It’s hard to find fault in its sweetness, but harder still to find actual tunes (excepting its two lead singles) in its subtlety. In other words, this is a good but overrated album that gets a lot of praise because a) Roxy Music hasn’t done anything of note since 1974’s Country Life and b) it’s the rare story of a band who started early the previous decade and managed to make a good album in a completely different genre then the one that they were used to (I doubt a list of such artists could get to 10, but prove me wrong). The production is really the best thing about this album – it sounds luscious, with just the right amount of reverb filling in the space (“The Space Between,” indeed). But Roxy Music, never the most melodic band in the world, barely manage any melodies (again, outside of its two lead singles), and its individual players sound like they’ve been enslaved by Bryan Ferry to do his bidding (ie. Phil Manzanera’s slow creep of an intro on “Take A Chance With Me” – co-writtten by Manzanera – sounds like it belongs on a completely different song). If you’ve only heard Avalon, you wouldn’t know you were in the presence of one of the greatest guitarists and saxophonists in the history of rock music.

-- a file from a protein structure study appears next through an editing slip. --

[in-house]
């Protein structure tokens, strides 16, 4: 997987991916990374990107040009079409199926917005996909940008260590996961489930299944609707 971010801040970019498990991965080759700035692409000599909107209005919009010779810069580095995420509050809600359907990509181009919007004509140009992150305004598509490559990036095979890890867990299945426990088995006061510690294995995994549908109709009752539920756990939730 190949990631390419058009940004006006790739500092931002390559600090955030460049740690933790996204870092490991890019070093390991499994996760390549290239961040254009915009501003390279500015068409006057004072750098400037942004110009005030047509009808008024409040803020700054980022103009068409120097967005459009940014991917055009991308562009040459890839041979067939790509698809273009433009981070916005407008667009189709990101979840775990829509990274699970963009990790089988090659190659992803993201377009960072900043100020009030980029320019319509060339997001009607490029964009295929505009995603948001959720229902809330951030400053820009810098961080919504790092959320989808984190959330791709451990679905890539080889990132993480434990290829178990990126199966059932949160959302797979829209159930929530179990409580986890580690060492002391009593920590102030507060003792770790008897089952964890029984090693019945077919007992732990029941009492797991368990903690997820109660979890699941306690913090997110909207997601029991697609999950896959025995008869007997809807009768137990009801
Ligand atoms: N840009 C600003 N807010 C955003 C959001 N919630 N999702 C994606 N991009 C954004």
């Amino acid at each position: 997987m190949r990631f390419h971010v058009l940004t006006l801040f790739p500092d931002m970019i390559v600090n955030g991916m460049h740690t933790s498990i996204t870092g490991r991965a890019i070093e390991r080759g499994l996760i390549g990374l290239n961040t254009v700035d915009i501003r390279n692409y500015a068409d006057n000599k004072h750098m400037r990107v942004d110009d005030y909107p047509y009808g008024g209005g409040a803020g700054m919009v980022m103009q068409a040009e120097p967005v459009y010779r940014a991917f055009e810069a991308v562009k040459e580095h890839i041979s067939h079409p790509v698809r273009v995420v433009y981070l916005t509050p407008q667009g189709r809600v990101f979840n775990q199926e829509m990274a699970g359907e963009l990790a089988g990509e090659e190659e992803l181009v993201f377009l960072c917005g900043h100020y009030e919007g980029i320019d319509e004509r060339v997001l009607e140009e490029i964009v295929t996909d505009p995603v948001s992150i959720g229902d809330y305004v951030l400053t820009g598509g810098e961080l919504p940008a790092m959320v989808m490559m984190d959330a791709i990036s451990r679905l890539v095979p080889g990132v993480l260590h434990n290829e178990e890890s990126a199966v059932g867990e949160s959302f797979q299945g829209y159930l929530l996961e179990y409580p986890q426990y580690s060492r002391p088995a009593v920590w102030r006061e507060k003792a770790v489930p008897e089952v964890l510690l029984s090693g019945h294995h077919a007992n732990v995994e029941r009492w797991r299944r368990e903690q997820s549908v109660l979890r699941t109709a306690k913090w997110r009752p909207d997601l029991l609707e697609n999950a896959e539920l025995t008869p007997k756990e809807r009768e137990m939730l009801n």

The good stuff: the guitar riff and Ferry’s falsetto on “More Than This,” the album’s best song and easily one of the band’s ten greatest songs; Manzanera’s light plucking and the female backing vocals of “Avalon,” the album’s second best song and great for a walk home after a party – sad at the loveless night but optimistic for the next; the danceability of “The Space Between”; Bryan Ferry’s feyness in “The Main Thing” (“You can lead me even higher”) and the one note synth riff in the same song that’s later joined in by wordless vocals; the synth and the guitar playing call and response between Ferry’s melodyless singing during the chorus of “Take A Chance With Me” (first starting at the 2:06 mark); how the title of Andy Mackay’s closer recalls the closer of For Your Pleasure almost a decade earlier but when that song fades out of view, it fades out of memory too – much like most of the other songs I haven’t mentioned. Like all Roxy Music covers before it, it’s actually the shot of a woman on the cover upon close inspection, though I first fancied it was two birds perched on a mountain overlooking the ocean – an avian avalon, if you will. Oh, well.